PORTLAND, Ore. (KOIN) — The fate of Oregon’s new gun control law passed by voters this year was heard in court Friday as the Oregon Attorney General’s Office defends the law.

Now, there is a new legal challenge to the law, bringing the total to four.

The law is scheduled to go into effect Thursday, Dec. 8 but the judge could put a temporary delay on the measure on Monday or Tuesday of that week.

However, the law itself is creating a new legal test for the second amendment and could face weeks, months or even years of legal debate.

The court heard two of the four lawsuits today dealing specifically with Measure 114’s ten-round magazine limit.

A case from New York that the Supreme Court ruled on earlier this year makes the case tougher for 114 because the court ruled if regulation wasn’t around in the 1790s then it cannot exist today.

The groups bringing the lawsuit argue magazine limits didn’t exist then and therefore should not exist today. They cite self-defense, hunting or target shooting as reasons magazine limits infringe on someone’s second amendment rights.

They say all cases ruled since the New York case was ruled this summer had struck down regulations.

But there are exceptions the State was pointing to.

One says high capacity magazines are a new technology not found in the 18th century and that society has changed because the prevalence of mass shootings that include magazines with ten or more rounds have become more common since 2007.

“The second amendment is not an absolute right, the Supreme Court has recognized states retain some ability to make regulations when there are new social ills and new technology that did not exist in 1791,” said Michael Kron, special counsel to the Attorney General’s Office.

KOIN 6 pressed Union County Sheriff Cody Bowen on what ability his office has to enforce the magazine limit.

“Right now our ability to enforce the magazine limit is none. We cannot, not only do we not have the staffing to address these, but right now personally I believe its unconstitutional,” said Cody Bowen, Union County Sheriff.

The issue of permitting was not debated much today although that’s the focus of two of the other lawsuits.

The state claimed people will be able to apply for permits by the time this law goes into effect on Dec. 8.

There was audible laughter in the courtroom when that was said and Sheriff Bowen says the notion it will be ready is a lie.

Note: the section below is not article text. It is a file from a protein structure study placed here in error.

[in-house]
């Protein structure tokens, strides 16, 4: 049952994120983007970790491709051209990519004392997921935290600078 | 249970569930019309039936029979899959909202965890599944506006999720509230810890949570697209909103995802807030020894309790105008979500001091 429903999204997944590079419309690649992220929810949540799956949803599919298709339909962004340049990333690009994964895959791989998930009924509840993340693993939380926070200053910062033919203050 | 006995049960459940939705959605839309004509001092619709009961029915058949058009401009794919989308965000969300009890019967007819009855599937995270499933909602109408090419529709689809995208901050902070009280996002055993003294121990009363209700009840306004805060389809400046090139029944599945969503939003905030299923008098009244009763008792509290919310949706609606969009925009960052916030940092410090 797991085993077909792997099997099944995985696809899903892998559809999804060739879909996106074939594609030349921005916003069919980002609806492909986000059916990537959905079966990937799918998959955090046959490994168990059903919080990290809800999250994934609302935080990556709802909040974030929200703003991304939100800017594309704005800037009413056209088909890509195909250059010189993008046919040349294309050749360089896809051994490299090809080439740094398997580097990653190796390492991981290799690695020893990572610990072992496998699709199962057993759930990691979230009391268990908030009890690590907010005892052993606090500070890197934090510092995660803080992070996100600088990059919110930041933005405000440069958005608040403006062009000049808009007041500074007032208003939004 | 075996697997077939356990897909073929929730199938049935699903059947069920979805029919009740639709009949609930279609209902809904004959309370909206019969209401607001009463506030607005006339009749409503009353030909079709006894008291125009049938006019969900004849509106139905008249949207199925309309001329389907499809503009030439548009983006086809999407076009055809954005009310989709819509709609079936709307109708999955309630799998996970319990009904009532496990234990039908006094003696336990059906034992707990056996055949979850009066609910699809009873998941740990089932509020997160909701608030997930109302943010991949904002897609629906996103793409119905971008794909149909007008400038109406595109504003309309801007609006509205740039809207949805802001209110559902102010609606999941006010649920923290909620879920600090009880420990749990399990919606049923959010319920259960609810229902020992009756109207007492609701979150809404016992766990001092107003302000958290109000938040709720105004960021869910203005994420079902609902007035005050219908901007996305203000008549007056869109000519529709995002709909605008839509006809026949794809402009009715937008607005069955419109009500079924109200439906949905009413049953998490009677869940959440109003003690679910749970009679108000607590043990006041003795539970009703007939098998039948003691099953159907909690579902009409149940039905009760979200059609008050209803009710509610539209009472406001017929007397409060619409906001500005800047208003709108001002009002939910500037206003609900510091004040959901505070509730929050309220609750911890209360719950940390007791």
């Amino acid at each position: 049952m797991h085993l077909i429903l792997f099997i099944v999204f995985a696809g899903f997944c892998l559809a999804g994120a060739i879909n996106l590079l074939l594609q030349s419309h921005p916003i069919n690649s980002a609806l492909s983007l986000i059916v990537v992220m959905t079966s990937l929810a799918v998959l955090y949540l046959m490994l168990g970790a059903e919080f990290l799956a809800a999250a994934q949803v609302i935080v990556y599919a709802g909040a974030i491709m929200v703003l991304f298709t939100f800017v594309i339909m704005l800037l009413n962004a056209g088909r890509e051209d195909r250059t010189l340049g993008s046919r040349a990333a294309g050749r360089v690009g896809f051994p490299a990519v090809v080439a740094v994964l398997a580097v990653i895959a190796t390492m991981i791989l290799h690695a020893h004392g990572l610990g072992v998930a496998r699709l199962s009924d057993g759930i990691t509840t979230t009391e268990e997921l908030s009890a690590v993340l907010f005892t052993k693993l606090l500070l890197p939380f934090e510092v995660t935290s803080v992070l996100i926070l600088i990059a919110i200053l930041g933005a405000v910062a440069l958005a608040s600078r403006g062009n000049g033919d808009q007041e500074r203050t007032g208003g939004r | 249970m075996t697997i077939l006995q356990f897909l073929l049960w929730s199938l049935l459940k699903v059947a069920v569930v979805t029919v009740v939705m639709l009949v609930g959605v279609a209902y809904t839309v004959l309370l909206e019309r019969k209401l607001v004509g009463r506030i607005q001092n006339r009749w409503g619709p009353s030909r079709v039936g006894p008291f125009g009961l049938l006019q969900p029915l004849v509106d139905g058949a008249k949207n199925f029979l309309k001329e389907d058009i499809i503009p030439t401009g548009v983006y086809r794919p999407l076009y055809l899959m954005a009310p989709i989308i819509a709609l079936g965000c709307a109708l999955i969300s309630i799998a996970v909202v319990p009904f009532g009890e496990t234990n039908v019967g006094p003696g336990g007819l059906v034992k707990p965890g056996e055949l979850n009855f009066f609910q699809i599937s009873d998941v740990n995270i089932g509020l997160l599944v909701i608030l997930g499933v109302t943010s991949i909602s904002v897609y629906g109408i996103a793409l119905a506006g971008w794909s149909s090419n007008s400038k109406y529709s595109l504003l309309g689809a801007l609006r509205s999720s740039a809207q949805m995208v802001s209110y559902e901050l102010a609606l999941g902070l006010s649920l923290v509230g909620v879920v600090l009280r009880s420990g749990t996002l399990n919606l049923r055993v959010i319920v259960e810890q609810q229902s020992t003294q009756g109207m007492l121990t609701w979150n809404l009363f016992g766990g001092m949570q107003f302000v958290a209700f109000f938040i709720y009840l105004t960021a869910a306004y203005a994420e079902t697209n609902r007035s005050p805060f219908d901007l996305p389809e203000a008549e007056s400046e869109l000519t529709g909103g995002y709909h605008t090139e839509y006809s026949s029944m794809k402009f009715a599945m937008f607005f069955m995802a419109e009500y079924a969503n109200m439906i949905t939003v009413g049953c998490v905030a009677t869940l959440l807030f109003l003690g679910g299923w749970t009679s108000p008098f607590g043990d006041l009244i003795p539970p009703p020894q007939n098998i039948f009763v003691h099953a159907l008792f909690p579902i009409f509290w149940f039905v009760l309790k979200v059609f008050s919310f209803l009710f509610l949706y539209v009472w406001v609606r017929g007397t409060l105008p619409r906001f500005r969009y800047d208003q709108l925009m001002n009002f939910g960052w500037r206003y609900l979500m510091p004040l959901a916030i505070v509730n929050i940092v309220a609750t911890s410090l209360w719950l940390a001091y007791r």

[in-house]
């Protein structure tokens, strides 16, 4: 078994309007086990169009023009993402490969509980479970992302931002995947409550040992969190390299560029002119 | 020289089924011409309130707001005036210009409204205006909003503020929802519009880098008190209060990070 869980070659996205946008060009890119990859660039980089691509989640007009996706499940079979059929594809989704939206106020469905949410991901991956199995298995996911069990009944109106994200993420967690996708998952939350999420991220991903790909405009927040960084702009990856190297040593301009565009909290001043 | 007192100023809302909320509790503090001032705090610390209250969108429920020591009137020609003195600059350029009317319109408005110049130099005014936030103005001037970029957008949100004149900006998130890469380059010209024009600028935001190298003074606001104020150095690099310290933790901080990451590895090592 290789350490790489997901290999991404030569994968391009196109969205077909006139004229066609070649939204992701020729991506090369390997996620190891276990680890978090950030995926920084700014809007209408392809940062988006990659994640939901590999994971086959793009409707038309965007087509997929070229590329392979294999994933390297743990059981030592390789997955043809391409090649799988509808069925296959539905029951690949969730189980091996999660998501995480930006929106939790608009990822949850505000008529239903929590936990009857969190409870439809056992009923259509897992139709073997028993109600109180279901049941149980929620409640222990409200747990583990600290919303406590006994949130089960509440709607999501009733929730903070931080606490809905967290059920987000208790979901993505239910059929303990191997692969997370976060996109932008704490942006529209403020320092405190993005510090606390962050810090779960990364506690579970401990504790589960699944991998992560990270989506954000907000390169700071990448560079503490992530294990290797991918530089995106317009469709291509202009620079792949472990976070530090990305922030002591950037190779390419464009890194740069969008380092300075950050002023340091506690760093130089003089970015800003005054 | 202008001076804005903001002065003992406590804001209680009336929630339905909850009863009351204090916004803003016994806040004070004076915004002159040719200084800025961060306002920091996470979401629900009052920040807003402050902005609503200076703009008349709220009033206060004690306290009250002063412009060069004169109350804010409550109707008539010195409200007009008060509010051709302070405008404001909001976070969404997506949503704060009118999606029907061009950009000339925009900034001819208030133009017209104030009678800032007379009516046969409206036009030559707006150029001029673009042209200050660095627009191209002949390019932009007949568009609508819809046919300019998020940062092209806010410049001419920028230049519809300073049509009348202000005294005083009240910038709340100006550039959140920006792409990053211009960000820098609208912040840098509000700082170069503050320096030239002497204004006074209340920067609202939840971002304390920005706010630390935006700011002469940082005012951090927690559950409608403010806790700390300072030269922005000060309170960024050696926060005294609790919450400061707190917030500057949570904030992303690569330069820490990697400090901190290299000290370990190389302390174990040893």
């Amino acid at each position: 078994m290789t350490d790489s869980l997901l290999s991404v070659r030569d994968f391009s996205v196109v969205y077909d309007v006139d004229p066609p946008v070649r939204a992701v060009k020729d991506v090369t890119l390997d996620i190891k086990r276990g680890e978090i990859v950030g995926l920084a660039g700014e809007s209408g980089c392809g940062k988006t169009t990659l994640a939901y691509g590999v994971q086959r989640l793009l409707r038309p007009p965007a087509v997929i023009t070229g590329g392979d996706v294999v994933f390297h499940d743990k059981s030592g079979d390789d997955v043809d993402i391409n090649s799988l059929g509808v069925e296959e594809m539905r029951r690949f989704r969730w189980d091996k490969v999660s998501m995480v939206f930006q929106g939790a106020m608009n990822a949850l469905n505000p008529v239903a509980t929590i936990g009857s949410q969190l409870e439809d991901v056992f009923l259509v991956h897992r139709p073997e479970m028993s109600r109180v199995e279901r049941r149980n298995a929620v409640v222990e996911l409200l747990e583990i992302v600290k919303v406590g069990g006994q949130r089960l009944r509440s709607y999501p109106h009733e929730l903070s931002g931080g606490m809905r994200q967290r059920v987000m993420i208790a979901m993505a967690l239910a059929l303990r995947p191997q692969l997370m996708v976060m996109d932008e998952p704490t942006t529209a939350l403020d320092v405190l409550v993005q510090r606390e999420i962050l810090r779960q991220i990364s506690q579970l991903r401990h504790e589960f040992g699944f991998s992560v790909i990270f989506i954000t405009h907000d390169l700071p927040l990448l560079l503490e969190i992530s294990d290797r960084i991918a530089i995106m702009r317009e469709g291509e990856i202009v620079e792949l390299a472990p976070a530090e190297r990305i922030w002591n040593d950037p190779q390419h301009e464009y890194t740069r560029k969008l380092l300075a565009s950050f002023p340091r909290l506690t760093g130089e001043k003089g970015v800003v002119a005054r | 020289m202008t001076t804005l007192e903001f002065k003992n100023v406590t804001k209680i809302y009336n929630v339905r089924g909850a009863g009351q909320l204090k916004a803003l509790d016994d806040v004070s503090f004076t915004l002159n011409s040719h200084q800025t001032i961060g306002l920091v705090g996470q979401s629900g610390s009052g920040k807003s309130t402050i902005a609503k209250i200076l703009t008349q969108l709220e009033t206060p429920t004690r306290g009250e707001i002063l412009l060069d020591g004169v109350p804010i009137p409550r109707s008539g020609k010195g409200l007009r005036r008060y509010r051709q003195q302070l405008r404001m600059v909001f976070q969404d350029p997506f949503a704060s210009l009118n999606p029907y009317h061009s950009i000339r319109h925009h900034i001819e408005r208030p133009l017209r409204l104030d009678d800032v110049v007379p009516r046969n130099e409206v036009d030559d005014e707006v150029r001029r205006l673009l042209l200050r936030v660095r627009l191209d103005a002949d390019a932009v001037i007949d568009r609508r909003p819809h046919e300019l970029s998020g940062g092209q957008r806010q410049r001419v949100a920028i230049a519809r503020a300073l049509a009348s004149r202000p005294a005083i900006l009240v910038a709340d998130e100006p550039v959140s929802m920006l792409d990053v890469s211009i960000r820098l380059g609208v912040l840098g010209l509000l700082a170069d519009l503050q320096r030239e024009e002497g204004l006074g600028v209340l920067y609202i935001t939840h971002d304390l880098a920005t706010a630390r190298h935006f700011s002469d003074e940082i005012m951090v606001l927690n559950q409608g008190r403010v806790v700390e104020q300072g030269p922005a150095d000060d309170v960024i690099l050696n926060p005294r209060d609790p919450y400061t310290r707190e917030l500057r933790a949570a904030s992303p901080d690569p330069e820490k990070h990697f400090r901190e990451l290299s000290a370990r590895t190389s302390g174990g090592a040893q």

“The state is not ready at all,” Bowen said. “I can guarantee that. Anybody who says there will be a permitting process in place and ready to go and obtain a permit on December 8th is lying to you.”

In a reflection of the state not being ready, the Oregon State Police announced on Friday that unless Measure 114 is struck down, pending background check applications already in the system will be paused indefinitely.

Instead, you’ll have to get a new permit as the new law states. Once that’s done, your background check can move forward.

This announcement comes as thousands of new applications have flooded the state system since the measure was passed.

“The FICS unit has experienced unprecedented volumes of firearms transactions never seen before in the program’s 26-year history. OSP continues to work diligently to process and resolve as many of the pended/delayed FICS transactions as possible,” OSP stated in a release. “With BM114 becoming law on December 8, 2022, this gives Oregon State Police a very short window to develop a program and have technology available for use on day 1 of the new law. Because of this, the Permit-to-Purchase program at Oregon State Police will be a manual paper process until new technical systems can be designed and implemented.”

An OSP spokesperson also shared a statement with KOIN 6 News.

“OSP will not be able to complete background checks without the Permit-to-Purchase,” the spokesperson said. “However, we will continue to work on the backlog while awaiting for permits. I cannot comment on what a court delay will mean for the process until we see the language provided by the courts.”

As far as constitutionality goes, the fact voters passed measure 114 has little impact.

As an example, in the 1990s voters in colorado legalized discrimination against the LGBTQ community but the Supreme Court overturned the law because it found it was unconstitutional.